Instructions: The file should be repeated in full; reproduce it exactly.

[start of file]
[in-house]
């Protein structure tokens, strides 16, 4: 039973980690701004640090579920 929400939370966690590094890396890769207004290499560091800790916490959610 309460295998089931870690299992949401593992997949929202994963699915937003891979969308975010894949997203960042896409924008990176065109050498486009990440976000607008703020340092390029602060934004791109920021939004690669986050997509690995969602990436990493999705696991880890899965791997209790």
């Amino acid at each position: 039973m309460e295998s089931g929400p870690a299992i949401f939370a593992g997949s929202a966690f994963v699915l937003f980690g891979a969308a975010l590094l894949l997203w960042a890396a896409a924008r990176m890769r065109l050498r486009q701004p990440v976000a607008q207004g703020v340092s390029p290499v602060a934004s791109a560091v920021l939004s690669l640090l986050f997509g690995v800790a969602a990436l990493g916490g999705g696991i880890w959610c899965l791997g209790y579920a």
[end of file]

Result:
[in-house]
């Protein structure tokens, strides 16, 4: 039973980690701004640090579920 929400939370966690590094890396890769207004290499560091800790916490959610 309460295998089931870690299992949401593992997949929202994963699915937003891979969308975010894949997203960042896409924008990176065109050498486009990440976000607008703020340092390029602060934004791109920021939004690669986050997509690995969602990436990493999705696991880890899965791997209790």
């Amino acid at each position: 039973m309460e295998s089931g929400p870690a299992i949401f939370a593992g997949s929202a966690f994963v699915l937003f980690g891979a969308a975010l590094l894949l997203w960042a890396a896409a924008r990176m890769r065109l050498r486009q701004p990440v976000a607008q207004g703020v340092s390029p290499v602060a934004s791109a560091v920021l939004s690669l640090l986050f997509g690995v800790a969602a990436l990493g916490g999705g696991i880890w959610c899965l791997g209790y579920a």